where

For the choice of multiplication and division algorithms with and we have

(4.4)

The optimal value of which minimizes the complexity is in this case

5. Examples

Example 2. Compare the algorithms for computation of. For we have and, according to (4.4), the optimal value of for our algorithm is. Padé approximation of the function around is

Hence the iterations of our algorithm are

(5.1)

with convergence of order 3. For computation of digits of we need to perform

operations.

Newton’s method

has order 2 and for computation of digits it needs

operations. Hence our method saves 16% of time compared to Newton’s method.

For Householder’s method the optimal value is and it leads to the same iterations (5.1) as our method.

Example 3. Compare the algorithms for computation of. For we have and, according to (4.4), the optimal value of for our algorithm is. Padé approximation of the function around is

Hence the iterations of our algorithm are

with convergence of order 5. For computation of digits of we need to perform

operations.

Newton’s method

has order 2 and for computation of digits it needs

operations.

For Householder’s method the optimal value is and it leads to iterations

This method has order 3 and for computation of digits it needs

operations.

Hence our method saves 20% of time compared to Newton’s method and saves 0.6% of time compared to Householder’s method.

Example 4. Compare the algorithms for computation of. For the exact value of is not known. We assume that. According to (4.4), the optimal value of for our algorithm is. The iterations of our algorithm are

with convergence of order 7. For computation of digits of we need to perform

operations.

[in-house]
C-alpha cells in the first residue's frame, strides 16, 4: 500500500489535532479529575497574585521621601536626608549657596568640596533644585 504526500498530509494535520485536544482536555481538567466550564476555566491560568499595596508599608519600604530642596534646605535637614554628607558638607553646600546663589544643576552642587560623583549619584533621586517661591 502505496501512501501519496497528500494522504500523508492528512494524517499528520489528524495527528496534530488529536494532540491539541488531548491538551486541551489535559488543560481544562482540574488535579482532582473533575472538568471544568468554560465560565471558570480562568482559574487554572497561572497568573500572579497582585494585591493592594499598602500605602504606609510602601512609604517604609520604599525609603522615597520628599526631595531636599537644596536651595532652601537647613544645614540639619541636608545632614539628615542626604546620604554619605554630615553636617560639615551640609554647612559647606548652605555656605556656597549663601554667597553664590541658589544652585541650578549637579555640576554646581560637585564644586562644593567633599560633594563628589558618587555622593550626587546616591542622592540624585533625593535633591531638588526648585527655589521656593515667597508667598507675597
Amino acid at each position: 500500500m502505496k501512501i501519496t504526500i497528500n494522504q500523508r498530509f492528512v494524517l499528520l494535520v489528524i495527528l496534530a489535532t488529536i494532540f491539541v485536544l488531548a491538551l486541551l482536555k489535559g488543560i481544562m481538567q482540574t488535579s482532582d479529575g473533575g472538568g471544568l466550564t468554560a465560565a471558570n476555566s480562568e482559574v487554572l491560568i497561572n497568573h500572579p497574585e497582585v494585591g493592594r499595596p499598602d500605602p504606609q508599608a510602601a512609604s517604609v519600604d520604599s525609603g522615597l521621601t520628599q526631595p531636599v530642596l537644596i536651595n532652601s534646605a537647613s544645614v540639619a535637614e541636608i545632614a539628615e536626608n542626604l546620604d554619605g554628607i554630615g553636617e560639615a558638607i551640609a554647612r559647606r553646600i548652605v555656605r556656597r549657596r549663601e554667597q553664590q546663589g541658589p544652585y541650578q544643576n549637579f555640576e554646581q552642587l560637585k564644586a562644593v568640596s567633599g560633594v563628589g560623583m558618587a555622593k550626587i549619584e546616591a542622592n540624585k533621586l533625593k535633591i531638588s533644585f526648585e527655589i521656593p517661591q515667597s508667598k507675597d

For Householder’s method the optimal value is and it leads to iterations

This method has order 5 and for computation of digits it needs

operations.

Newton’s method

has order 2 and for computation of digits it needs (assuming that)

operations.

Hence our method saves 35% of time compared to Newton’s method and saves 7% of time compared to Householder’s method.

6. Proofs

In this section we will prove that function defined by (3.1) satisfies inequalities (3.2). For the sake of brevity, will use the symbol for the set.

6.1. Combinatorial Identities

First we need to prove several combinatorial identities. Our notation will be changed in this subsection. Here, will be a variable used in mathematical induction, will be a summation index, and will be additional parameters. The change of notation is made because of easy application of the following methods based on [14] . For a function we will denote its differences by

Given a function, there is some function satisfying some relation between and. This new function is then used for easier evaluation of sums containing. Recall that

for negative integer.

For and with put

Lemma 3. For every satisfying we have

Proof. From the polynomial identity

we immediately obtain

(6.1)

For fixed we have and hence. Thus

(6.2)

Similarly for and we have

(6.3)

and

(6.4)

Then (6.1), (6.2), (6.3) and (6.4) imply

(6.5)

If and then for and for. Hence the only nonzero summand in is the one for and

(6.6)

Similarly for and we obtain

From this and (6.6) we obtain that

Equation (6.5) implies that will not change for greater.  □

For with and put

Lemma 4. For every with

Proof. From the polynomial identity

we obtain for that

This and the fact that imply

□

For with and put

Lemma 5. For every with

Proof. From the polynomial identity

we obtain for and that

(6.7)

For we have. This and (6.7) imply

(6.8)

Lemma 4 for implies

hence

and

(6.9)

For we have and (6.8) yields

This with (6.9) implies the result for every.  □

For with put

Lemma 6. For every with

Proof. From the polynomial identity

we obtain for and that

(6.10)

For we have. From this, (6.10) and the polynomial identity

we obtain

(6.11)

For n = A the sum contains only one nonzero summand for and we have. Equation (6.11) implies that will not change for greater. □

For with put

Lemma 7. For every with

Proof. From the polynomial identity

we obtain for and

(6.12)

For and we have

and

From this and (6.12) we obtain

(6.13)

Lemma 6 for yields

Equation (6.13) implies that has the same value for greater. □

For and put

Lemma 8. For every

Proof. From the polynomial identity

we obtain

(6.14)

For we have. From this, (6.14) and the polynomial identity

we obtain

(6.15)

For we have

Equation (6.15) implies that has the same value for greater. □